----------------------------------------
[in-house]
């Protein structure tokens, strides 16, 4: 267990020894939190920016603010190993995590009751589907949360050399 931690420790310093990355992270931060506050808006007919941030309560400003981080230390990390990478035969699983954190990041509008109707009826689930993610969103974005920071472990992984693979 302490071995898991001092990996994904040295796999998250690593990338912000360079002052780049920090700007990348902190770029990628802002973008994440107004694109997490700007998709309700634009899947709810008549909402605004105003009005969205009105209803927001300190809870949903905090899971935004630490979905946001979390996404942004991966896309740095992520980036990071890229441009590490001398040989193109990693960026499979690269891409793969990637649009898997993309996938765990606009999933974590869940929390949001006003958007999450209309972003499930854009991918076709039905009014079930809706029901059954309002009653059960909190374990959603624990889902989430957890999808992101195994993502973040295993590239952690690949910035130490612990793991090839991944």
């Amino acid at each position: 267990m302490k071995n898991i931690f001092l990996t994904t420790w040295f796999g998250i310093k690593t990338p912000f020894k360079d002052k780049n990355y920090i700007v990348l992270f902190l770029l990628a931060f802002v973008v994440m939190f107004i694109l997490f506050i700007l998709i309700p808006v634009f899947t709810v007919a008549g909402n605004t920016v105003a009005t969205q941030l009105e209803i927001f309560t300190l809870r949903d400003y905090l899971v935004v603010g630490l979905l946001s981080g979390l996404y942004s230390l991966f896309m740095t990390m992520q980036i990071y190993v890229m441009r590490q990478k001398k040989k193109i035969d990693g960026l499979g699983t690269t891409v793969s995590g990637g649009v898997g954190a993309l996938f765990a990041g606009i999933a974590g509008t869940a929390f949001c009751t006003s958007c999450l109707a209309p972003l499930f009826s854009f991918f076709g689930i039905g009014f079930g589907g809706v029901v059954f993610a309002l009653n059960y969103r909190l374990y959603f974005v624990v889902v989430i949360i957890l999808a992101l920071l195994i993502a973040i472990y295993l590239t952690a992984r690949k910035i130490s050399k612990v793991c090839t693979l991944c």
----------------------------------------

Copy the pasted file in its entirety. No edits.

[in-house]
């Protein structure tokens, strides 16, 4: 267990020894939190920016603010190993995590009751589907949360050399 931690420790310093990355992270931060506050808006007919941030309560400003981080230390990390990478035969699983954190990041509008109707009826689930993610969103974005920071472990992984693979 302490071995898991001092990996994904040295796999998250690593990338912000360079002052780049920090700007990348902190770029990628802002973008994440107004694109997490700007998709309700634009899947709810008549909402605004105003009005969205009105209803927001300190809870949903905090899971935004630490979905946001979390996404942004991966896309740095992520980036990071890229441009590490001398040989193109990693960026499979690269891409793969990637649009898997993309996938765990606009999933974590869940929390949001006003958007999450209309972003499930854009991918076709039905009014079930809706029901059954309002009653059960909190374990959603624990889902989430957890999808992101195994993502973040295993590239952690690949910035130490612990793991090839991944």
């Amino acid at each position: 267990m302490k071995n898991i931690f001092l990996t994904t420790w040295f796999g998250i310093k690593t990338p912000f020894k360079d002052k780049n990355y920090i700007v990348l992270f902190l770029l990628a931060f802002v973008v994440m939190f107004i694109l997490f506050i700007l998709i309700p808006v634009f899947t709810v007919a008549g909402n605004t920016v105003a009005t969205q941030l009105e209803i927001f309560t300190l809870r949903d400003y905090l899971v935004v603010g630490l979905l946001s981080g979390l996404y942004s230390l991966f896309m740095t990390m992520q980036i990071y190993v890229m441009r590490q990478k001398k040989k193109i035969d990693g960026l499979g699983t690269t891409v793969s995590g990637g649009v898997g954190a993309l996938f765990a990041g606009i999933a974590g509008t869940a929390f949001c009751t006003s958007c999450l109707a209309p972003l499930f009826s854009f991918f076709g689930i039905g009014f079930g589907g809706v029901v059954f993610a309002l009653n059960y969103r909190l374990y959603f974005v624990v889902v989430i949360i957890l999808a992101l920071l195994i993502a973040i472990y295993l590239t952690a992984r690949k910035i130490s050399k612990v793991c090839t693979l991944c």